Meeting Jimmy was really cool. I met him the day before the performance. He said, “I’m so excited that you are doing this. My wife and I love your music and story and this song is helping so many people.”
You wrote “Swingin’” with Z Berg, and it is from your 2020 album If In Case You Feel The Same. What inspired it?
It’s the only song I co-wrote on the album. It was the first time we had ever met and hung out. It’s just about people believing in you enough to give you the ball for the last shot.
I think about one of the biggest boxing upsets of all time, Mike Tyson and Buster Douglas [at the Tokyo Dome in 1990, where heavyweight champion Tyson lost by a knockout to underdog Douglas]. Tyson was a boxing god and unbeatable. Douglas was a huge underdog and he ended up beating Tyson, but what nobody talks about is that Mike Tyson knocked Buster out first. So you have to think, “What was going on in Buster’s mind?” I think he had just lost his mom within that last month and he was sitting there, and had been knocked out. Something inside of him has to be saying, “I think I can beat this guy.” And he got up, and he did.
What kind of stories have you heard from people who have related to this song?
There have been so many. An entrepreneur and his wife started a business five years ago and they were about to close down due to COVID. I got this message and they said, “We’ve been working on this business and we heard Jimmy’s story and heard your song. We said, ‘We’re not closing.’” I think that’s why this song needed to come out now. That’s what makes music so incredible. It gives us a rallying cry and something to connect to.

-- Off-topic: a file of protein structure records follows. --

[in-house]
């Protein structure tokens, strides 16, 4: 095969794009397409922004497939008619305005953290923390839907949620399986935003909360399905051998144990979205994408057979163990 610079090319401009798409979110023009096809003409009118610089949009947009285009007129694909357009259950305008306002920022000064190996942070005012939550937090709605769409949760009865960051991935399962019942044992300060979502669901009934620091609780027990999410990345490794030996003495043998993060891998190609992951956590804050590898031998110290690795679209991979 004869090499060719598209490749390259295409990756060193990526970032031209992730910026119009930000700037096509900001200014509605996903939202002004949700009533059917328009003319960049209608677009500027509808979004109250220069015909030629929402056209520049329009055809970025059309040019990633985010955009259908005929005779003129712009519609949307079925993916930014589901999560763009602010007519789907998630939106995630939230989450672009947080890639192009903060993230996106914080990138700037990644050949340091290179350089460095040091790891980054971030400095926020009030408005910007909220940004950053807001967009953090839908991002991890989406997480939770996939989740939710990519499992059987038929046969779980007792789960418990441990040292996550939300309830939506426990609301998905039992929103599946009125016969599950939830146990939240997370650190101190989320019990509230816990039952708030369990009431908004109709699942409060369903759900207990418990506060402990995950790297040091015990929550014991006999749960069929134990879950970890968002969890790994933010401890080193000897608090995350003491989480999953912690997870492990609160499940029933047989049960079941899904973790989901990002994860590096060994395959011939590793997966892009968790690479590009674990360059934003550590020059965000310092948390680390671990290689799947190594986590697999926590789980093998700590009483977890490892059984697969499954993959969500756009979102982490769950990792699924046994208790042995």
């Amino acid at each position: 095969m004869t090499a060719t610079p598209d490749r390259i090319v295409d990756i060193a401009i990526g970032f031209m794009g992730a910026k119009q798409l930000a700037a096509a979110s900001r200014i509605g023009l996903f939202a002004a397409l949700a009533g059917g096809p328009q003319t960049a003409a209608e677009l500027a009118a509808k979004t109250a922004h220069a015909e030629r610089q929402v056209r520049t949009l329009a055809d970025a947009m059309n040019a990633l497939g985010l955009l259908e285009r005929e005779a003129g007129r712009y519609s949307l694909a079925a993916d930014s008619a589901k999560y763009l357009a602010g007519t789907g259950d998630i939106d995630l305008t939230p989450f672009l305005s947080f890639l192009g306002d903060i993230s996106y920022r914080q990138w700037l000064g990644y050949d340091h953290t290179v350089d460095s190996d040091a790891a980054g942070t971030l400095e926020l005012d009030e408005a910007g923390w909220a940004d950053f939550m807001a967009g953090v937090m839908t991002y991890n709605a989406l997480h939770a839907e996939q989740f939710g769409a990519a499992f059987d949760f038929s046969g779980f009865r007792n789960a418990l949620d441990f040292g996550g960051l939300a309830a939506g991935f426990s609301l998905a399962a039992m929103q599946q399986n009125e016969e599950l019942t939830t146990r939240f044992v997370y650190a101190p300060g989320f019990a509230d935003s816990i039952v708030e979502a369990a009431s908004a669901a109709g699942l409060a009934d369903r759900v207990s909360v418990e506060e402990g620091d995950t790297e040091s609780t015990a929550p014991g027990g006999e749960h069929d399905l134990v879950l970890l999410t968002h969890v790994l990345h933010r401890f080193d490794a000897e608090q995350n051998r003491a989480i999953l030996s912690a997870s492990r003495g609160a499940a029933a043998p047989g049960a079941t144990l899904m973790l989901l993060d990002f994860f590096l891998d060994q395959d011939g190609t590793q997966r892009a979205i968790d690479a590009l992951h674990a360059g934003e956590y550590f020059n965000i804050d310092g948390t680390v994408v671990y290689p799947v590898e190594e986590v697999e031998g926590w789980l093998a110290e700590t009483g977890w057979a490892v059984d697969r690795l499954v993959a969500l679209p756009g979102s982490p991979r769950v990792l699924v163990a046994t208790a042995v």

Artists’ livelihoods have been shuttered due to COVID. How have you been getting by?
Everyone in music, the guitar techs, the musicians, they all have families to support and nobody has any jobs. We don’t know when it will open back up. I’ve been doing a few things. I have a Masters [degree] in Family Therapy, and I’ve been making hot sauce for about 10 years and I was actually selling it over the lockdown.
There are a lot of different influences on If In Case You Feel The Same.
This album is like a mixtape. My first three or four albums were old-school country albums. I’m a massive Chris Stapleton fan but I also love Little Big Town, Willie Nelson and Waylon Jennings. I started off making those kinds of records but I love everything. I just let my creative instincts run free and this album is a mix of all the music I grew up listening to. Hardcore country fans love other stuff, like R&B and hip-hop. Rarely does anyone listen to only one type of music. So you hear lots of things in this album. Slow and Steady feels like if Bob Segar or Bruce Springsteen did a country song.
What is next for you?
What is next is just trying to get this album we made out to as many people as possible. I’m grateful to have a team that can make that happen. In the meantime, since I can’t go out and tour, I’m making my next album in Nashville. But the song is doing well at radio and I think there are other songs on If In Case You Feel The Same that will really connect well with people.